After patiently waiting weeks in anticipation of traveling to Reno, Nevada, I have arrived. I didn’t waste a minute stepping back in time for a wild west adventure. Come with me to Virginia City.
Once a vital settlement between Denver and San Francisco, Virginia City influenced the entire country. During its boomtime, Virginia City’s mining proceeds amounted to millions of dollars, equaling billions today! Every inch of this picturesque, Victorian-era town, celebrates it’s colorful history. I strolled along authentic board sidewalks to Old West saloons with historic suicide gaming tables, shops, museums, and restaurants. I took the trolley past historic churches, 19th century homes, public buildings, and quaint cemeteries. Their cemetery had sections for every group, including the Irish. I found that amusing along with how the tombstone messages reflected their unconventional lives.
While the Virginia Truckee Railroad transported bullion from the rural highlands of Virginia City to Carson City, the Catholic Church preached to a congregation of 4000, the Territorial Enterprise, with literary whiz Mark Twain, delivered news of the day to the vibrant mining metropolis of 25,000 citizens.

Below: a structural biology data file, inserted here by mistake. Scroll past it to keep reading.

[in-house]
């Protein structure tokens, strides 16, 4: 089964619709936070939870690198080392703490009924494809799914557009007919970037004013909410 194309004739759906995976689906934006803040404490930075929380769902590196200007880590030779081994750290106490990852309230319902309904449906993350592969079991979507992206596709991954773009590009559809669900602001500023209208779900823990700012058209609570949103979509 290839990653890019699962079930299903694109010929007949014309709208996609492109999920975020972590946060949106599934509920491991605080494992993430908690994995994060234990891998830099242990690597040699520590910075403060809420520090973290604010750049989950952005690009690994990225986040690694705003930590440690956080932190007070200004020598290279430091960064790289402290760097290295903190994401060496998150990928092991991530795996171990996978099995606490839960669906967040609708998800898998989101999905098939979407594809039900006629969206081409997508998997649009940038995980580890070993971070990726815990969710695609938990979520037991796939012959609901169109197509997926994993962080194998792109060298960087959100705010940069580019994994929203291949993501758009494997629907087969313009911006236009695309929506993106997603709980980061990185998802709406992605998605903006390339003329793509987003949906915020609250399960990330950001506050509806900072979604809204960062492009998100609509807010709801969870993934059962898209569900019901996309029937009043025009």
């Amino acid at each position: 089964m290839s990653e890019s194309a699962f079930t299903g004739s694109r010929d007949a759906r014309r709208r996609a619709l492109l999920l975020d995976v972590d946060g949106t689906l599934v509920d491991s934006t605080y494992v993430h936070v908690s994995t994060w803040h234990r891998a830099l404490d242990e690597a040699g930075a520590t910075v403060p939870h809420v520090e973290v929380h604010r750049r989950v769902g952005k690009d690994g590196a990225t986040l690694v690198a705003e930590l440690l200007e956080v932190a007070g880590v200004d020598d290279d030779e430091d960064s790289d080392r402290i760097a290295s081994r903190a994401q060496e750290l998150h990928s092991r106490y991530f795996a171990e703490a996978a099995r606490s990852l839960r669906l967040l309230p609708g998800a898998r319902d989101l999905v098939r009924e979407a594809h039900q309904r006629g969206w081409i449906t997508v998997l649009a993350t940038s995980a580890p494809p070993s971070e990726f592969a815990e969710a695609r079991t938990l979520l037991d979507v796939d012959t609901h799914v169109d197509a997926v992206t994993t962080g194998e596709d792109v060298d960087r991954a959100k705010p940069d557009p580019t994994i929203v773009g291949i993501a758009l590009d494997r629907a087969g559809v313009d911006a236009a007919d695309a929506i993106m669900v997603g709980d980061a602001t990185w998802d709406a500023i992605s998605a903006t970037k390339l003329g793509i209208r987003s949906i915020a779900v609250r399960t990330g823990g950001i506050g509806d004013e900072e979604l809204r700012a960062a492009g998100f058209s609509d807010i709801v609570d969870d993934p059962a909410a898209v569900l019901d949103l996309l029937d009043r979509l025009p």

Away from work, the people of the Comstock enjoyed performances at Piper’s Opera House, which still stands today as a favorite for events and weddings. The citizens also played baseball as a favorite pastime, and unwound after a long day at Virginia City’s many saloons that topped twenty-two at one point. Many attended school, with the Fourth Ward School once educating grammar and high school students. It’s considered a must stop on the driving tour of attractions in town.
The history and stories of Virginia City are as unique, rich, and colorful as the streets and buildings themselves. One must see Virginia City to even remotely understand how the West owes so much to this mountain mining town.
Scroll down for photos of Virginia City. To see photos of the Reno area click: http://emiling.com/photos/nevada/